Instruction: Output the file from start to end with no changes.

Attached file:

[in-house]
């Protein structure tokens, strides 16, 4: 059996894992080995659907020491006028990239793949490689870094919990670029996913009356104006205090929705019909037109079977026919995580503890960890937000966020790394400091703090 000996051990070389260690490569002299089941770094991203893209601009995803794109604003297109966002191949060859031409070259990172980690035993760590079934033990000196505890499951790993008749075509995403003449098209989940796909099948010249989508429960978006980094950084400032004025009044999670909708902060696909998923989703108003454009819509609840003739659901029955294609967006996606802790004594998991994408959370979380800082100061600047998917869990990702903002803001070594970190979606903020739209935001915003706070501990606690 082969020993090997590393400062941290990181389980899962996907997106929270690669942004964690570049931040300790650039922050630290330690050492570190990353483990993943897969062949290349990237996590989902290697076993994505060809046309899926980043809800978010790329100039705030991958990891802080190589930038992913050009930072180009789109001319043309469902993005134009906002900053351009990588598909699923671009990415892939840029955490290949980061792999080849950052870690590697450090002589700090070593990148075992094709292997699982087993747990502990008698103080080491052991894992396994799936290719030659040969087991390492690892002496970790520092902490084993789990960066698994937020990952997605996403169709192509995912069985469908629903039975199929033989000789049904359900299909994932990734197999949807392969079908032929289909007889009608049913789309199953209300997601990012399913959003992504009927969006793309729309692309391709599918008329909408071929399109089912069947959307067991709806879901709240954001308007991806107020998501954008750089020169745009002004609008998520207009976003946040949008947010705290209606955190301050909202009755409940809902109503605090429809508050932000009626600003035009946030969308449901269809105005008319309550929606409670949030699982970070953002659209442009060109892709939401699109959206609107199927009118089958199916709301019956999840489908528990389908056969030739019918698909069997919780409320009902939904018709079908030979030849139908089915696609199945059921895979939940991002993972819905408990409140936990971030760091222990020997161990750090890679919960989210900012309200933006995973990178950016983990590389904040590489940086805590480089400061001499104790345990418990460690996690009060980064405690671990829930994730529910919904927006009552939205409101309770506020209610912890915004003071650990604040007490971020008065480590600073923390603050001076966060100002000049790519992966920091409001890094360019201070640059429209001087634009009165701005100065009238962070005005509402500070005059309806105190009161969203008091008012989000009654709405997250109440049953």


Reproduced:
[in-house]
């Protein structure tokens, strides 16, 4: 059996894992080995659907020491006028990239793949490689870094919990670029996913009356104006205090929705019909037109079977026919995580503890960890937000966020790394400091703090 000996051990070389260690490569002299089941770094991203893209601009995803794109604003297109966002191949060859031409070259990172980690035993760590079934033990000196505890499951790993008749075509995403003449098209989940796909099948010249989508429960978006980094950084400032004025009044999670909708902060696909998923989703108003454009819509609840003739659901029955294609967006996606802790004594998991994408959370979380800082100061600047998917869990990702903002803001070594970190979606903020739209935001915003706070501990606690 082969020993090997590393400062941290990181389980899962996907997106929270690669942004964690570049931040300790650039922050630290330690050492570190990353483990993943897969062949290349990237996590989902290697076993994505060809046309899926980043809800978010790329100039705030991958990891802080190589930038992913050009930072180009789109001319043309469902993005134009906002900053351009990588598909699923671009990415892939840029955490290949980061792999080849950052870690590697450090002589700090070593990148075992094709292997699982087993747990502990008698103080080491052991894992396994799936290719030659040969087991390492690892002496970790520092902490084993789990960066698994937020990952997605996403169709192509995912069985469908629903039975199929033989000789049904359900299909994932990734197999949807392969079908032929289909007889009608049913789309199953209300997601990012399913959003992504009927969006793309729309692309391709599918008329909408071929399109089912069947959307067991709806879901709240954001308007991806107020998501954008750089020169745009002004609008998520207009976003946040949008947010705290209606955190301050909202009755409940809902109503605090429809508050932000009626600003035009946030969308449901269809105005008319309550929606409670949030699982970070953002659209442009060109892709939401699109959206609107199927009118089958199916709301019956999840489908528990389908056969030739019918698909069997919780409320009902939904018709079908030979030849139908089915696609199945059921895979939940991002993972819905408990409140936990971030760091222990020997161990750090890679919960989210900012309200933006995973990178950016983990590389904040590489940086805590480089400061001499104790345990418990460690996690009060980064405690671990829930994730529910919904927006009552939205409101309770506020209610912890915004003071650990604040007490971020008065480590600073923390603050001076966060100002000049790519992966920091409001890094360019201070640059429209001087634009009165701005100065009238962070005005509402500070005059309806105190009161969203008091008012989000009654709405997250109440049953």